Mahershala after Moonlight…and Jay Z

Lainey Posted by Lainey at June 19, 2017 17:18:03 June 19, 2017 17:18:03

I haven’t written about Mahershala Ali since a couple of weeks after he won the Oscar for Best Supporting Actor in Moonlight. It was a long award season. He’d just become a father. He took a break, to be with his family, to process the milestone year he’d just had. Because, of course, it’s different. Mahershala Ali winning an Oscar isn’t the same as Jared Leto winning an Oscar. Jared Leto wins an Oscar and he can go on being the same asshole, with more opportunities to be an asshole. Mahershala Ali wins an Oscar, the first Muslim actor to win an Oscar, and yet, as he tells GQ this month, that doesn’t necessarily mean that he can stop, as “a large black man”, trying to “make people feel safer”. Or that he won’t get stopped while walking down the street by cops in Berkeley and asked to show his ID.

The GQ profile, written by Carvell Wallace, is gorgeous. Too gorgeous to excerpt because it’s written about Mahershala through the personal lens of Carvell – without taking anything away from the subject, a delicate balance to maintain for a writer, requiring all kinds of skill and technique but also done in a way where the skill and the technique are part of the flow of the piece. And on top of all that, what makes this piece different is that it’s not one of those generic articles about an actor fresh off his Oscar win and how much shine to light up his ass because between both of them there’s an understanding – again, Mahershala’s win is not like most Oscar wins in that they can be claimed as a singular achievement, restricted indulgently to the person who now owns that trophy. Rather, Mahershala’s win unavoidably has its own layered context, its borders both narrow, in that, unfortunately, he is in rare company, and expansive, because within that company there is a shared experience that has been felt by several generations. This perspective is summed up beautifully in Carvell Wallace’s final paragraph:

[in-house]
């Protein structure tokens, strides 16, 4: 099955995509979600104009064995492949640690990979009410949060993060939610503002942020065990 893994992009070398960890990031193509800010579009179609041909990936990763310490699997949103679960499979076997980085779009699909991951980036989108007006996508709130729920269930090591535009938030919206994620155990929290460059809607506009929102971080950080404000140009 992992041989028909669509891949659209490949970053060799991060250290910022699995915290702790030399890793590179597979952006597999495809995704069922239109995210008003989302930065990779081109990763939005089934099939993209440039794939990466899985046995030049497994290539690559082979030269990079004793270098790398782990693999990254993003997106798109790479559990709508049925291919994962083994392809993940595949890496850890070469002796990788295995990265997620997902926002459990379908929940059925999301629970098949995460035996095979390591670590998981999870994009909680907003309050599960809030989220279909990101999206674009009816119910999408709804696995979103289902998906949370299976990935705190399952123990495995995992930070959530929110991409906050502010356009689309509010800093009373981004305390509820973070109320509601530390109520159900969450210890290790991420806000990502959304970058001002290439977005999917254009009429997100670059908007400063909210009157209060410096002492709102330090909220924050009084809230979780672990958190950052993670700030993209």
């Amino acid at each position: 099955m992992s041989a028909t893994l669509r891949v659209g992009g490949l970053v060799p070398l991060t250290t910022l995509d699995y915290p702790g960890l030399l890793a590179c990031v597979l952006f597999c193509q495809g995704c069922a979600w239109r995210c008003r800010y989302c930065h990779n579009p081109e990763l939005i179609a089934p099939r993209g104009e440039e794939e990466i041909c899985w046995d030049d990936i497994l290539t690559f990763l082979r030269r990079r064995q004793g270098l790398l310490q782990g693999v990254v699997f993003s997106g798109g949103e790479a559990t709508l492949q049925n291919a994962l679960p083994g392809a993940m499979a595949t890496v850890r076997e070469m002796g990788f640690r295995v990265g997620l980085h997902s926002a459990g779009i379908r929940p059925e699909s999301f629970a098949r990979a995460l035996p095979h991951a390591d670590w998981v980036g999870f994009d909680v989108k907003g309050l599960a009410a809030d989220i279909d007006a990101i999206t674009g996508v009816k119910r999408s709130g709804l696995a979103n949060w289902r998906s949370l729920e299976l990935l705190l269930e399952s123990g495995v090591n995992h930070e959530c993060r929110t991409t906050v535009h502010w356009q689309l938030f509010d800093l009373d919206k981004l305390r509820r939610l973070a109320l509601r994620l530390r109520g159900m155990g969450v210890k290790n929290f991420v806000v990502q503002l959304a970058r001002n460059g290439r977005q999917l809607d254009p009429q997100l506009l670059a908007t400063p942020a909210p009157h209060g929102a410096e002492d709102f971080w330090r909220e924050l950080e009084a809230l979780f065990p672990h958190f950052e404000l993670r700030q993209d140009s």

On the way to my car (after our interview), I think about how few people there are like (Mahershala Ali). A man who holds an Oscar and a man from whom people hide their jewelry. His daily work is to make a living by being twice as indestructible, twice as powerful, yet half as threatening as an average white man. He is a winner in a country that seems to want people like him to lose. And perhaps, as he said, that can be misused as some kind of lazy peace offering. Here is a black man whose success proves that there’s nothing wrong at all. What’s everyone whining about? Anyone can do it. You just have to be extraordinarily talented, extraordinarily hardworking, extraordinarily forgiving, extraordinarily ambitious, extraordinarily good-looking, extraordinarily well-dressed, and extraordinarily lucky. You just have to know how to make winning look a hell of a lot easier than it really is.

Click here to read Carvell Wallace’s profile on Mahershala Ali in GQ. And in other Mahershala news, here he is, with Danny Glover, in a new video to promote Jay Z’s upcoming album 4:44.


Many are speculating that 4:44, like Lemonade, will be a visual album. When Blue Ivy was born, Jay immediately released a track called Glory that included her heartbeat and her crying. Now that the twins are here, perhaps this is how we will be introduced to them for the first time.


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